They first encountered the British in the Gurkha War of 1814-1816, which ended not just in stalemate, but with an abiding sense of mutual respect and admiration between the two sides.
The Peace Treaty that ended the war enabled Gurkhas to serve under contract in the East India Company's army, for whom they first fought in the Pindaree War of 1817. Thus began Britain's relationship with Nepal, our 'oldest ally' in Asia.
Gurkhas fought on the British side in the Indian Rebellion of 1857, and at the end of the war, Gurkhas became a part of the British Indian Army. In recognition of their service at Delhi, the 2nd Gurkha Rifles was awarded the Queen's Truncheon, a unique emblem which is believed to have magical powers. To this day, new recruits to The Royal Gurkha Rifles swear allegiance to the Crown and the Regiment on the Truncheon
From 1857 until 1947, the Gurkha regiments saw service in Burma, Afghanistan, the North-East and North-West Frontiers of India, Malta (The Russo-Turkish War 1877-78), Cyprus, Malaya, China (the Boxer rebellion of 1900), Tibet, and in various theatres of the First and Second World Wars. They have continued to serve in every major conflict since.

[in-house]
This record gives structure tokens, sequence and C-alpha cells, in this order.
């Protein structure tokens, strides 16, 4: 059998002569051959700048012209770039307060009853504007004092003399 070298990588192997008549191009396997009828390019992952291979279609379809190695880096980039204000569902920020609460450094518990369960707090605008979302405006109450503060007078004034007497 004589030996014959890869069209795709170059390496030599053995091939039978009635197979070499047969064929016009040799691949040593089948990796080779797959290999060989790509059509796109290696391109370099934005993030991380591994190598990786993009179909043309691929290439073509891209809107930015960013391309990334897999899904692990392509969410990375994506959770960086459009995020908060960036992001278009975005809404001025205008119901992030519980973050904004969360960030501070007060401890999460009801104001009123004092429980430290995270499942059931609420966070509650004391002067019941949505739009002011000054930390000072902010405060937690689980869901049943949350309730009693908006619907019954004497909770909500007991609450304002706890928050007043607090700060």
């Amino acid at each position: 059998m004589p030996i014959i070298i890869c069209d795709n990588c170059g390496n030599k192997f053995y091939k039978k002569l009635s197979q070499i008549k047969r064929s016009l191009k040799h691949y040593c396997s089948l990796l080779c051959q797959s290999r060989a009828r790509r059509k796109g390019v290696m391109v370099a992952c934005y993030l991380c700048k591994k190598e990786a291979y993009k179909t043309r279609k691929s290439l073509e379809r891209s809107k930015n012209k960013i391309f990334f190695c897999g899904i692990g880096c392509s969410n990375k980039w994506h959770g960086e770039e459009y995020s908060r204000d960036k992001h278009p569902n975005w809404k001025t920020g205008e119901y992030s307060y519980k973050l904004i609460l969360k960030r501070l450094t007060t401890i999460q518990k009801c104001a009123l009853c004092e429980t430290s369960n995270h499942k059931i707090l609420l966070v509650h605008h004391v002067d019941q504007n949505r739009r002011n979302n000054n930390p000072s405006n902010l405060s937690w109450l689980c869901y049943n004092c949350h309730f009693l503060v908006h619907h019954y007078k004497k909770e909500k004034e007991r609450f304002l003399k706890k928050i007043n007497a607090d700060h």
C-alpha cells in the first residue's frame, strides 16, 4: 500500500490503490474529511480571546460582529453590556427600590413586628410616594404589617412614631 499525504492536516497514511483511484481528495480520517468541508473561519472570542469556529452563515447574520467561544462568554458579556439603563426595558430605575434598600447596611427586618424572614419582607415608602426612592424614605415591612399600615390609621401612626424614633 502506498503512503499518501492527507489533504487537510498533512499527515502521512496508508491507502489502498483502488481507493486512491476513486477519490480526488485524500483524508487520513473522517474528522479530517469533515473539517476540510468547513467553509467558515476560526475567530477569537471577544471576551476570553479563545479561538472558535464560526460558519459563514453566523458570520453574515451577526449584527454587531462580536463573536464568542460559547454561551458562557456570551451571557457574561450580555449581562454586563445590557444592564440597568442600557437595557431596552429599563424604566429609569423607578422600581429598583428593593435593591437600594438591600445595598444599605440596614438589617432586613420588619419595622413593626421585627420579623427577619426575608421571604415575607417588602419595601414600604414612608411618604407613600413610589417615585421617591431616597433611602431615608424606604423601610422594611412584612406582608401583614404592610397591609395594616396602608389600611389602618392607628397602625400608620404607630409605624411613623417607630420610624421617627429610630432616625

British officials in the 19th century declared the Gurkhas as a 'Martial Race', a term describing people thought to be 'naturally warlike and aggressive in battle' possessing qualities of courage, loyalty, self sufficiency, physical strength, resilience, orderliness, the ability to work hard for long periods of time, fighting tenacity and military strength.'
If a man says he is not afraid of dying, he is either lying or he is a Gurkha.
Former Chief of staff of the Indian Army, Field Marshal Sam Manekshaw
Today, Gurkhas are marked by their graciousness, loyalty and very great courage. As gentle and shy in daily life as they are fearless and tenacious in battle, they are a dignified people and ideal soldiers.
Gurkhas are famed for carrying a kukri. It is the national weapon of Nepal, but it is also used as a work tool in the Hills. Each Gurkha carries two kurkis, one for every day use and one for ceremonial purposes. The kurkri is the stuff of legends; the most common being the myth that whenever you draw the kukri from its sheath you must also draw blood. The kukri is accompanied by two tiny knives one for skinning and slicing, the other for sharpening the main blade.
Their famous war cry, "Ayo Gorkhali" translates as "The Gurkhas are here", their motto, 'Kathar hunnu bhanda marnu ramro' means, 'It is better to die than to be a coward.'